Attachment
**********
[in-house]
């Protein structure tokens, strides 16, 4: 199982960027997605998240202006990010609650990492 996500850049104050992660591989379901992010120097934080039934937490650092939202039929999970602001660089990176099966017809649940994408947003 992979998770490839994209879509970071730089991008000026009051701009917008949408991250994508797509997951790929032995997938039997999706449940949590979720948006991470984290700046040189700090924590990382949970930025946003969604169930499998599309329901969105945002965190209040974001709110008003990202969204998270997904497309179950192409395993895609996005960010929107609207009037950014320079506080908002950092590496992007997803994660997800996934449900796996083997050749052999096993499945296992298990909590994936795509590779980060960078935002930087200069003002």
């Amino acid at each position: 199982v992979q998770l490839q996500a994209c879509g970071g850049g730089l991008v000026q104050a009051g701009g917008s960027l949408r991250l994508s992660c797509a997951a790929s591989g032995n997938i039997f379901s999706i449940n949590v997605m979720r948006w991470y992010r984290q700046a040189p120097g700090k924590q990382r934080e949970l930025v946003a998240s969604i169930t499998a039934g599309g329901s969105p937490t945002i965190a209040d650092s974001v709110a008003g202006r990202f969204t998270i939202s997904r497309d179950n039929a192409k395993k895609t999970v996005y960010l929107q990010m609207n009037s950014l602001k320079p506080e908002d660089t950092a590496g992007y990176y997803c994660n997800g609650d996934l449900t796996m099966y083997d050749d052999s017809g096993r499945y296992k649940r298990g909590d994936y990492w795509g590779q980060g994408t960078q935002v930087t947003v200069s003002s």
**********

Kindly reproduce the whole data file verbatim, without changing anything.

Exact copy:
[in-house]
């Protein structure tokens, strides 16, 4: 199982960027997605998240202006990010609650990492 996500850049104050992660591989379901992010120097934080039934937490650092939202039929999970602001660089990176099966017809649940994408947003 992979998770490839994209879509970071730089991008000026009051701009917008949408991250994508797509997951790929032995997938039997999706449940949590979720948006991470984290700046040189700090924590990382949970930025946003969604169930499998599309329901969105945002965190209040974001709110008003990202969204998270997904497309179950192409395993895609996005960010929107609207009037950014320079506080908002950092590496992007997803994660997800996934449900796996083997050749052999096993499945296992298990909590994936795509590779980060960078935002930087200069003002």
């Amino acid at each position: 199982v992979q998770l490839q996500a994209c879509g970071g850049g730089l991008v000026q104050a009051g701009g917008s960027l949408r991250l994508s992660c797509a997951a790929s591989g032995n997938i039997f379901s999706i449940n949590v997605m979720r948006w991470y992010r984290q700046a040189p120097g700090k924590q990382r934080e949970l930025v946003a998240s969604i169930t499998a039934g599309g329901s969105p937490t945002i965190a209040d650092s974001v709110a008003g202006r990202f969204t998270i939202s997904r497309d179950n039929a192409k395993k895609t999970v996005y960010l929107q990010m609207n009037s950014l602001k320079p506080e908002d660089t950092a590496g992007y990176y997803c994660n997800g609650d996934l449900t796996m099966y083997d050749d052999s017809g096993r499945y296992k649940r298990g909590d994936y990492w795509g590779q980060g994408t960078q935002v930087t947003v200069s003002s």